What he said, plus as you mature into your middle and later years, your life skills, and awareness of all things that can-will-might balls up your day, are spotted way before they become a problem, this can not be taught at school, or by parents etc, it comes with time served.
 

happyuk

War Hero
Gardening: growing your own food, self sustainability, botany, identification of poisonous plants, identification of helpful (medicinal/wellness) plants

Tech: learn to build and repair computers, write and debug code, develop websites, operating systems, troubleshooting, use terminal/command line.

House: learn to fix things within your home: plumbing, walls, flooring, electricals, roofing, etc.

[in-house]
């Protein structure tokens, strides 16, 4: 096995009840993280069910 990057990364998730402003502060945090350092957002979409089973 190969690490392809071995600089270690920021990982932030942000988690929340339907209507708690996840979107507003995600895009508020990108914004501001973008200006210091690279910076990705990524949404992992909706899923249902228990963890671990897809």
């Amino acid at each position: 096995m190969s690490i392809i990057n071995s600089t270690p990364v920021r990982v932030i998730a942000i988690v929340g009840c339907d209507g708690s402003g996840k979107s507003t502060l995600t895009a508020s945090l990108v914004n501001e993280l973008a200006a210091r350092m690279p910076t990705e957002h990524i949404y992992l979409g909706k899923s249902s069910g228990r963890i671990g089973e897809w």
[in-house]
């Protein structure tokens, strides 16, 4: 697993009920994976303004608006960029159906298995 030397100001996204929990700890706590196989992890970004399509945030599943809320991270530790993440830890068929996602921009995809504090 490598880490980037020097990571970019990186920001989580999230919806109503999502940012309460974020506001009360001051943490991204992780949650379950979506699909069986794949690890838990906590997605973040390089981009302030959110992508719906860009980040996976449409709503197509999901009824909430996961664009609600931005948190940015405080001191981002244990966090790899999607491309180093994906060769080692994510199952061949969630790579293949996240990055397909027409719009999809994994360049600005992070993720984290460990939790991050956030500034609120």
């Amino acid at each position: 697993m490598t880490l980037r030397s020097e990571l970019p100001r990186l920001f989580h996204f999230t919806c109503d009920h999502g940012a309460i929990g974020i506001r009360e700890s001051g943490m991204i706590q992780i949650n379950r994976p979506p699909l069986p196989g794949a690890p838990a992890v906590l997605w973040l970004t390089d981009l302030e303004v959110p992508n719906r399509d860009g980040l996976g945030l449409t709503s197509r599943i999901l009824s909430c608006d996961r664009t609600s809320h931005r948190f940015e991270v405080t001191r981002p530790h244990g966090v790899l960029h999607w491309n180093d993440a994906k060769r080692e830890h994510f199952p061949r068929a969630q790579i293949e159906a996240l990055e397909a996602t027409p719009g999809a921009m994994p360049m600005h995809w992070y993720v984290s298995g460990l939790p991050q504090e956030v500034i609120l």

Tactical: learn situational awareness, statement analysis, body language, self defence, basic first aid

Auto: learn about combustion engines, car maintenance, and actually apply knowledge on automobiles. oil changes, brake changes, wheel bearings, tyres, again learning self reliance in many areas.
 

happyuk

War Hero
Expanding the topic a little the key to National resilience would be to radically change the way young people are being taught in schools. My mandatory curriculum would be:

History: Explain the worst behaviours of the worst totalitarians (Stalin, Mao, Hitler, Pol Pot) . Also about older historical figures like Genghis Khan, Alexander the Great, but emphasis on ACCURACY/TRUTH. How civilizations came to pass, why they fell. Nothing censored, just the teaching of history as it happened. Open discussion, not persuasion or manipulation based on personal or political bias.

Psychology/Philosophy: learn the different schools of thought. Apply those through active engagement throughout courses, etc